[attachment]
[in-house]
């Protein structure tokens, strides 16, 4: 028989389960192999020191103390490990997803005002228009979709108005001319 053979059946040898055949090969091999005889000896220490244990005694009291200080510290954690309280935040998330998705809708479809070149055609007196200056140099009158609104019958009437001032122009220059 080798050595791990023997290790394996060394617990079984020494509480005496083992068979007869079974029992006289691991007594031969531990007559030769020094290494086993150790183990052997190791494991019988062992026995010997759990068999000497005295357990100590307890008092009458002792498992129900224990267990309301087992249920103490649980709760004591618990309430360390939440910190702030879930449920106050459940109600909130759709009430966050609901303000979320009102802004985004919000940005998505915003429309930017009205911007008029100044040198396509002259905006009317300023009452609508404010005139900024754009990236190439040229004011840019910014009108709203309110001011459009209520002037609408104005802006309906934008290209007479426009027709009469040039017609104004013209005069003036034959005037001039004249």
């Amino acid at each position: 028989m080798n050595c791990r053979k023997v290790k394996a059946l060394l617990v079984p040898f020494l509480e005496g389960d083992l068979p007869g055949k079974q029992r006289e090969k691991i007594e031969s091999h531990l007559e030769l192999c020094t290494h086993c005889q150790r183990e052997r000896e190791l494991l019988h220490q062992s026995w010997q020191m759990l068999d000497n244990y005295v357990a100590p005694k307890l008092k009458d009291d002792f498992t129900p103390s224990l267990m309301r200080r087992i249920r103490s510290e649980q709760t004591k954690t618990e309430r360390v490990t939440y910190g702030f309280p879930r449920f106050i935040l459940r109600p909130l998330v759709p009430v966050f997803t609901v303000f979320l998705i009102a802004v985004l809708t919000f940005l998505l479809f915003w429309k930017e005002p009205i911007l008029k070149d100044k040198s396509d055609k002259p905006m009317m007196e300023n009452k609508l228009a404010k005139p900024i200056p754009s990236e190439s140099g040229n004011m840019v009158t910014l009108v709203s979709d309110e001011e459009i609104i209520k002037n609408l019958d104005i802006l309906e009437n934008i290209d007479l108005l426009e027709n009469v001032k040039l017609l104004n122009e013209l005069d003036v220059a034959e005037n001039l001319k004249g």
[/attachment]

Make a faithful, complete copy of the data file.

[in-house]
């Protein structure tokens, strides 16, 4: 028989389960192999020191103390490990997803005002228009979709108005001319 053979059946040898055949090969091999005889000896220490244990005694009291200080510290954690309280935040998330998705809708479809070149055609007196200056140099009158609104019958009437001032122009220059 080798050595791990023997290790394996060394617990079984020494509480005496083992068979007869079974029992006289691991007594031969531990007559030769020094290494086993150790183990052997190791494991019988062992026995010997759990068999000497005295357990100590307890008092009458002792498992129900224990267990309301087992249920103490649980709760004591618990309430360390939440910190702030879930449920106050459940109600909130759709009430966050609901303000979320009102802004985004919000940005998505915003429309930017009205911007008029100044040198396509002259905006009317300023009452609508404010005139900024754009990236190439040229004011840019910014009108709203309110001011459009209520002037609408104005802006309906934008290209007479426009027709009469040039017609104004013209005069003036034959005037001039004249």
């Amino acid at each position: 028989m080798n050595c791990r053979k023997v290790k394996a059946l060394l617990v079984p040898f020494l509480e005496g389960d083992l068979p007869g055949k079974q029992r006289e090969k691991i007594e031969s091999h531990l007559e030769l192999c020094t290494h086993c005889q150790r183990e052997r000896e190791l494991l019988h220490q062992s026995w010997q020191m759990l068999d000497n244990y005295v357990a100590p005694k307890l008092k009458d009291d002792f498992t129900p103390s224990l267990m309301r200080r087992i249920r103490s510290e649980q709760t004591k954690t618990e309430r360390v490990t939440y910190g702030f309280p879930r449920f106050i935040l459940r109600p909130l998330v759709p009430v966050f997803t609901v303000f979320l998705i009102a802004v985004l809708t919000f940005l998505l479809f915003w429309k930017e005002p009205i911007l008029k070149d100044k040198s396509d055609k002259p905006m009317m007196e300023n009452k609508l228009a404010k005139p900024i200056p754009s990236e190439s140099g040229n004011m840019v009158t910014l009108v709203s979709d309110e001011e459009i609104i209520k002037n609408l019958d104005i802006l309906e009437n934008i290209d007479l108005l426009e027709n009469v001032k040039l017609l104004n122009e013209l005069d003036v220059a034959e005037n001039l001319k004249g």